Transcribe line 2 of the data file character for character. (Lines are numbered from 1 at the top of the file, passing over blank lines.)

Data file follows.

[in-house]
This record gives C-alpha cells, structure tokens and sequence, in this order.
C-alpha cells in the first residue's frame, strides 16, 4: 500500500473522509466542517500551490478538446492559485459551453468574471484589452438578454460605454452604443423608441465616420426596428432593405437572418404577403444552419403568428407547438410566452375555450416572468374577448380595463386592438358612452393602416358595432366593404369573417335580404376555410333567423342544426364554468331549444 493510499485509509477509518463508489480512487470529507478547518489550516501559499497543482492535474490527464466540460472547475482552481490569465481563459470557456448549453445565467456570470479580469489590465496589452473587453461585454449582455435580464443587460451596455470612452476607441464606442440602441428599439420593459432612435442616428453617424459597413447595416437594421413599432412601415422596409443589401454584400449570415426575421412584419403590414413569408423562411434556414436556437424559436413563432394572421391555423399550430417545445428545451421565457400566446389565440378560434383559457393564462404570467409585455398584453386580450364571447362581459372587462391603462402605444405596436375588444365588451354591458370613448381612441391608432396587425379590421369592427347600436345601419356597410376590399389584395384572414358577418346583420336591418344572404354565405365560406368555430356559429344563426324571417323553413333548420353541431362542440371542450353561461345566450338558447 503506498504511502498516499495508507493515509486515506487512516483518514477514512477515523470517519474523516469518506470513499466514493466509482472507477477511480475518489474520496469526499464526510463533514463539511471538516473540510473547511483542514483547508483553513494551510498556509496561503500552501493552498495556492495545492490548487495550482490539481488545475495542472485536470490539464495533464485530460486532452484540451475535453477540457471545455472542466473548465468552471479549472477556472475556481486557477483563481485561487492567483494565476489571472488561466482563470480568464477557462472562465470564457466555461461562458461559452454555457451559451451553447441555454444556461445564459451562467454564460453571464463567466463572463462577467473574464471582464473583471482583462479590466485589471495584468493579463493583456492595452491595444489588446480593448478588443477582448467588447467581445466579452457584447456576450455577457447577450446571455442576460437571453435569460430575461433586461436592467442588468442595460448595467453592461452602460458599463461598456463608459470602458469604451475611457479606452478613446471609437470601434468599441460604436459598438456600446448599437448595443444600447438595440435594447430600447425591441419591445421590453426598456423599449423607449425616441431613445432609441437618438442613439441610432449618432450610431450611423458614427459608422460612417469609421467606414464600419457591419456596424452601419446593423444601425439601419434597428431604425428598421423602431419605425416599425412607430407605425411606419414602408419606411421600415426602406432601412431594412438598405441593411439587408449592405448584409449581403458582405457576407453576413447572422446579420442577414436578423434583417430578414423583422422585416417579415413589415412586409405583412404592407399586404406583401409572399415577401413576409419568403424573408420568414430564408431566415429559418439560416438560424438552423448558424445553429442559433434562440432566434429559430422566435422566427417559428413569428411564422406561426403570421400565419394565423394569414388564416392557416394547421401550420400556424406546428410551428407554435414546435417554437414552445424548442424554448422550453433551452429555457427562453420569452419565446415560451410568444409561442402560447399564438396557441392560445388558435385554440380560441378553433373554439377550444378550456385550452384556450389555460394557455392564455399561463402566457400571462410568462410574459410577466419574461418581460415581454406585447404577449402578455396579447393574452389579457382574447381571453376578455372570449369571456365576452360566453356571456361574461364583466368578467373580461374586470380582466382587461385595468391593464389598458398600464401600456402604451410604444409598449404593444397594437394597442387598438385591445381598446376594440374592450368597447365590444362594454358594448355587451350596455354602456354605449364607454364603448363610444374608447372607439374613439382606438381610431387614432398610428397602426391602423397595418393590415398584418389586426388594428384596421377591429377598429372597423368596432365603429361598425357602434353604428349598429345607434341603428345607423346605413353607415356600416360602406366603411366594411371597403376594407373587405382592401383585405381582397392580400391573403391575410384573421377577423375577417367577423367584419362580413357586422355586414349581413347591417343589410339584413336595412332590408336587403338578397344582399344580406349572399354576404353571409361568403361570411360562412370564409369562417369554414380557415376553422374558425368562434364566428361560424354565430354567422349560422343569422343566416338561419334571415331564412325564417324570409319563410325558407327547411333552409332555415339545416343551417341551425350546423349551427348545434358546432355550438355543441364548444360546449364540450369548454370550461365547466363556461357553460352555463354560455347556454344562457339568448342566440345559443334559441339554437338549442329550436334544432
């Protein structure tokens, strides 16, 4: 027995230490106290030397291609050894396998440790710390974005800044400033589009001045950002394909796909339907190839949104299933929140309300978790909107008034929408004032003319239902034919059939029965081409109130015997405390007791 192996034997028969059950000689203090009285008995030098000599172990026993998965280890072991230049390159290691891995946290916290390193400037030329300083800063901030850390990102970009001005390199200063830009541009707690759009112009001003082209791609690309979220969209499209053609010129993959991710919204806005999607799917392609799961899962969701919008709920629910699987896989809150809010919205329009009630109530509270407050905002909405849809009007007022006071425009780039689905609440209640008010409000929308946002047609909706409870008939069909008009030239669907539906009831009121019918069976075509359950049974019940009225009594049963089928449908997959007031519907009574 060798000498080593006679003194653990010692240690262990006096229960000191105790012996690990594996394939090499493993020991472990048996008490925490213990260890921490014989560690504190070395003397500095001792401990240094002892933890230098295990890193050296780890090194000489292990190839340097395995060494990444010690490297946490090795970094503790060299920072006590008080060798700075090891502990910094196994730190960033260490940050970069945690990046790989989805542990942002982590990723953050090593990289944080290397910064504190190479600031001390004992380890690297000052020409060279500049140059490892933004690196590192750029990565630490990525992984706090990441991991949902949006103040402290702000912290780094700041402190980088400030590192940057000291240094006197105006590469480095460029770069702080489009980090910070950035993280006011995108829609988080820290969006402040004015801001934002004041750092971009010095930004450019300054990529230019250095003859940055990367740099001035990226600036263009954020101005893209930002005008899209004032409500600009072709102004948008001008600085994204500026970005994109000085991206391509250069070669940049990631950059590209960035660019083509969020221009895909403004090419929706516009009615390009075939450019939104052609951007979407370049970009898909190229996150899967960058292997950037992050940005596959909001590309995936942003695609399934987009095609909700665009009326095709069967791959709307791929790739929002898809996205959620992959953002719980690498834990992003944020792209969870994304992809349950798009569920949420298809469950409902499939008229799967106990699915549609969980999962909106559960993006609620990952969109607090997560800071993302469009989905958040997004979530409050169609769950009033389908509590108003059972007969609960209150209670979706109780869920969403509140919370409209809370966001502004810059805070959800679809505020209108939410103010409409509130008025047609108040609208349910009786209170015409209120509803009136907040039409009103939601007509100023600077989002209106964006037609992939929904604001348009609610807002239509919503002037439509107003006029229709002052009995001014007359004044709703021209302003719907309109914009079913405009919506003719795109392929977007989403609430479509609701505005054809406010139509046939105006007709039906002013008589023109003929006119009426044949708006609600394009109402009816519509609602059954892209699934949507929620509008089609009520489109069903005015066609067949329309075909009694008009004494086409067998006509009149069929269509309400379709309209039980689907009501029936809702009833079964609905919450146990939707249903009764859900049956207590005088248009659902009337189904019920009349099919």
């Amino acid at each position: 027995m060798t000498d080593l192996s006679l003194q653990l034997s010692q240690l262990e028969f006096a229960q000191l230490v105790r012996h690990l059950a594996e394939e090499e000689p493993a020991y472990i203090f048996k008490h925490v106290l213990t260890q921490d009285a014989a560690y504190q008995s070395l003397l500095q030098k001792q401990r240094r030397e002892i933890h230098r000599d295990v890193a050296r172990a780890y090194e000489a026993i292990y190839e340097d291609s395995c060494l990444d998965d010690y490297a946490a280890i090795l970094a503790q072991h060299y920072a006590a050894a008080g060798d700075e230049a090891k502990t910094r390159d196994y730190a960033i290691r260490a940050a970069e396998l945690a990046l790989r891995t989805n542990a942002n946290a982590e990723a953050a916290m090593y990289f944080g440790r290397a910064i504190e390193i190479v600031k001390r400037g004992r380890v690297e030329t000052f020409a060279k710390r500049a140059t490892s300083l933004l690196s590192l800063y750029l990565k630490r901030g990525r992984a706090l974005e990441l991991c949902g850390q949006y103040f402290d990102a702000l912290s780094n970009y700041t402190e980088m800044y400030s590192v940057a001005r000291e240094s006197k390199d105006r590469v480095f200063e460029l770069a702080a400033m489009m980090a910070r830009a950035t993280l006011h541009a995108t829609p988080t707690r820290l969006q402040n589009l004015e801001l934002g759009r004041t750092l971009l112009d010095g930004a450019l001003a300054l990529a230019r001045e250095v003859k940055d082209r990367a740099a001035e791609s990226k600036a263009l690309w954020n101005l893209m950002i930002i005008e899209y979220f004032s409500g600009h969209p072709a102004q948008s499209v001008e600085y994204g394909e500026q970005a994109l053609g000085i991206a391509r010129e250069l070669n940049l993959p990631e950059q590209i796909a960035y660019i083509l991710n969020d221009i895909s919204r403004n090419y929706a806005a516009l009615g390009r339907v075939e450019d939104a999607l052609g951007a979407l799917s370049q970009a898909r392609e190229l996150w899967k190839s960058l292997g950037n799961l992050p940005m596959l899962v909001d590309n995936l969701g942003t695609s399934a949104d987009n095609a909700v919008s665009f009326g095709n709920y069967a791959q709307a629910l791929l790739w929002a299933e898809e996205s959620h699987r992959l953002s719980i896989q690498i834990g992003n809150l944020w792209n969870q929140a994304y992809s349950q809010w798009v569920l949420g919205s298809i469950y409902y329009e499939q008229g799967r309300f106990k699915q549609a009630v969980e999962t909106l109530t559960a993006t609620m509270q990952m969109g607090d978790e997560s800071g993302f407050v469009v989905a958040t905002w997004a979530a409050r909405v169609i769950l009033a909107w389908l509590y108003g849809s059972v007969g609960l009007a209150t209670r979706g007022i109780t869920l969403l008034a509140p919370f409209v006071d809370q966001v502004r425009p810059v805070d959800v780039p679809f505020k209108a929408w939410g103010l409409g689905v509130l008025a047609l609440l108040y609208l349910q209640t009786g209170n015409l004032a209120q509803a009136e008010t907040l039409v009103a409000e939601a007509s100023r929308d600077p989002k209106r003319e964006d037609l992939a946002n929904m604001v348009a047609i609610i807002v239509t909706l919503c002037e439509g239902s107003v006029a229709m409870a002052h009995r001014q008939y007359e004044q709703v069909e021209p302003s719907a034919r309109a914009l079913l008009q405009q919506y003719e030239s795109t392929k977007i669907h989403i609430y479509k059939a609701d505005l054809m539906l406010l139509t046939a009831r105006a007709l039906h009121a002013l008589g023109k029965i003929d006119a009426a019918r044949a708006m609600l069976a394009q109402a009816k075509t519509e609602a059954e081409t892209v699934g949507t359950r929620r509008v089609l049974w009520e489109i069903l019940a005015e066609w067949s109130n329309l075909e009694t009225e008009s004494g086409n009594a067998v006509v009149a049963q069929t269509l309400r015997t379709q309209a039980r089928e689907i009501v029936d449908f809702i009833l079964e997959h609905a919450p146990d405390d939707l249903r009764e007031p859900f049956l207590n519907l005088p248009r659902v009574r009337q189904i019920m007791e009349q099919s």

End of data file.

This record gives C-alpha cells, structure tokens and sequence, in this order.